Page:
"Almost anyone would benefit from art therapy," says Saba Harouni Lurie, LMFT, board-certified art therapist and owner of Take Root Therapy in Los Angeles. She notes that art therapy allows many people, regardless of their specific condition, to tap into their subconscious thought patterns in a way that even those who are relatively healthy can benefit from.
While art therapy can be good for patients who aren't able to express themselves verbally, it's also great for people who over-think and know just what to say to a therapist, Lurie says.
"They are so well-versed in the verbal retelling of their own story, that approaching it through art offers a fresh perspective that allows them to see that story from new angles," Lurie says.
Art therapy can be used to help patients with a range of physical and mental health conditions, including:
Mental health conditions such as post-traumatic stress disorder or trauma
Neurological disorders like Parkinson's disease
Stress and anxiety
Benefits of art therapy
Research has shown many benefits to art therapy. Broadly, making art can give you a boost of dopamine, the brain's feel-good chemical. Coupling that with a trained professional can have a big impact on mental health, Allbery says.
"Art therapy can help increase the brain's release of dopamine and improve overall self-esteem; both of which are important contributing factors to treating mental health complaints or disorders. Art therapy can also help reduce stress, anxiety, and pain," she says.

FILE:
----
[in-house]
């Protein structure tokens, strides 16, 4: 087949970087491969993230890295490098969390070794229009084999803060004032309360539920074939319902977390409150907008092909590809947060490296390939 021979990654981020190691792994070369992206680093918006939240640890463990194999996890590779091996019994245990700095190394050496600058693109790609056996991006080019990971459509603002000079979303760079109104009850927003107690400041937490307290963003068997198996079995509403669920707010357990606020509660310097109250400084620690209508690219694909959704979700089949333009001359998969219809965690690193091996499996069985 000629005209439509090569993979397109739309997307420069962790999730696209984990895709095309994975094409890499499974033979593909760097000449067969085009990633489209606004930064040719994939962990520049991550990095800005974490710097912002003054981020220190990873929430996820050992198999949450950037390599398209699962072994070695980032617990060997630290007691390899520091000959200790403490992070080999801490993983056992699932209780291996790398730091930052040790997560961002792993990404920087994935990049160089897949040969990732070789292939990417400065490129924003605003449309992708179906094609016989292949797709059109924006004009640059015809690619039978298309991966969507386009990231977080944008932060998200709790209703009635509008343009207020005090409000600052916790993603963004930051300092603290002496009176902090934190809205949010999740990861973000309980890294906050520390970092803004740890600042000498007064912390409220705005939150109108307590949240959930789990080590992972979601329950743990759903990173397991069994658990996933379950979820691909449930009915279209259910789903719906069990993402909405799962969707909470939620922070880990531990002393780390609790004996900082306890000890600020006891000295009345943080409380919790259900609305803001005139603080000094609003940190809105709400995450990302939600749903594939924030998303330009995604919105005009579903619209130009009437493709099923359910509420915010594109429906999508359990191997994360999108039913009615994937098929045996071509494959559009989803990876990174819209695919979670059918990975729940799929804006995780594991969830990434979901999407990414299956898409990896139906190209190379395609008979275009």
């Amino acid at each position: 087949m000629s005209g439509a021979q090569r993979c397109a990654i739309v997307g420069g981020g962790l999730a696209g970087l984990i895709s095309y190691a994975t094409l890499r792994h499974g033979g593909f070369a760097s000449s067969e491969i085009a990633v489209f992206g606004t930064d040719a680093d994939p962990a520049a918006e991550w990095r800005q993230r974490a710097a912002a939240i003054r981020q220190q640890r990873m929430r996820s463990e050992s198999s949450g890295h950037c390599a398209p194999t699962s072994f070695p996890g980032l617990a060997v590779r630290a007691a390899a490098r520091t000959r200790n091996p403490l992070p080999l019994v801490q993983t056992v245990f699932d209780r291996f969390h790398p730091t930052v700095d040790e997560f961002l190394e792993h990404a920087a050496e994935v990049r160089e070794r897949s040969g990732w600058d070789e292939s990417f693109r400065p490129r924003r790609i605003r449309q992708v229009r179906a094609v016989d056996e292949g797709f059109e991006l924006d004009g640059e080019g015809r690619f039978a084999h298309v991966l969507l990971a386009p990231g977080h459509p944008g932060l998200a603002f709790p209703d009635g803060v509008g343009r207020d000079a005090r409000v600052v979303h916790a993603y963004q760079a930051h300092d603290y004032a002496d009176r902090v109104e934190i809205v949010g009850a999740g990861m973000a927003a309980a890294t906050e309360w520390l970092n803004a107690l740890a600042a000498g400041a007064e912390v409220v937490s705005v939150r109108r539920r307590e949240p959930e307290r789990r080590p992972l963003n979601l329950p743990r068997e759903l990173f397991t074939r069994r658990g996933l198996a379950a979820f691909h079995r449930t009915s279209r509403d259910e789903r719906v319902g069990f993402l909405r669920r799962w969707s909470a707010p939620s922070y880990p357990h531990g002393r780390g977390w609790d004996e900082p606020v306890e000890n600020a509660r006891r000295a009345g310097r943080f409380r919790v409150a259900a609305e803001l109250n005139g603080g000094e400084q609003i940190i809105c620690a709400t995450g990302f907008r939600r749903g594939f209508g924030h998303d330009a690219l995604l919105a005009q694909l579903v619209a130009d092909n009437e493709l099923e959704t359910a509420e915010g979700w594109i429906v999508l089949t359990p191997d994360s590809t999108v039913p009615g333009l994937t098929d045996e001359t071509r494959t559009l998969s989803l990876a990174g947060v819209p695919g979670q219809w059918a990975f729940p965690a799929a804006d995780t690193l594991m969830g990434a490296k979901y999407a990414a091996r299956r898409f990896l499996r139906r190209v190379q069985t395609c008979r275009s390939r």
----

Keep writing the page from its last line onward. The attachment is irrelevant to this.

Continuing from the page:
A 2018 review found that art therapy leads to:
Better emotional state and decreased reporting of symptoms in cancer patients
Reduced stress for people with other medical conditions including HIV/AIDS
Improved symptoms for patients with mental health conditions
Improved quality of life for war veterans
Less depression, better impulse control, and improved emotional state in prison inmates
Less depression and better emotional state for the elderly and people with dementia
Less stress, anxiety, and burnout for people coping with everyday challenges
Art therapy has been shown to have "significant effects" on children with trouble regulating their behavior and emotions and to help children and families with trauma. There's currently a push to research the neuroscience behind art therapy, says Allbery.
What the research says: Art therapy has potential benefits including improved emotional state, stress reduction, a better quality of life, less depression, and more for people ranging from children to cancer and HIV/AIDS patients to prison inmates and the elderly.
Art therapy may benefit children or adults with physical or mental health conditions. It's been shown to boost mood, reduce stress levels, and improve quality of life from people ranging from cancer patients to prison inmates to kids.
Many of the benefits from art therapy come from allowing people to express themselves without words, says Carson.
"Art therapy interventions are rarely about creating something 'beautiful,' but rather about the process of creating, and seeing what emerges when we stop censoring ourselves," she says.
For more information on art therapy or to find a licensed therapist, Carson recommends checking out the American Art Therapy Association.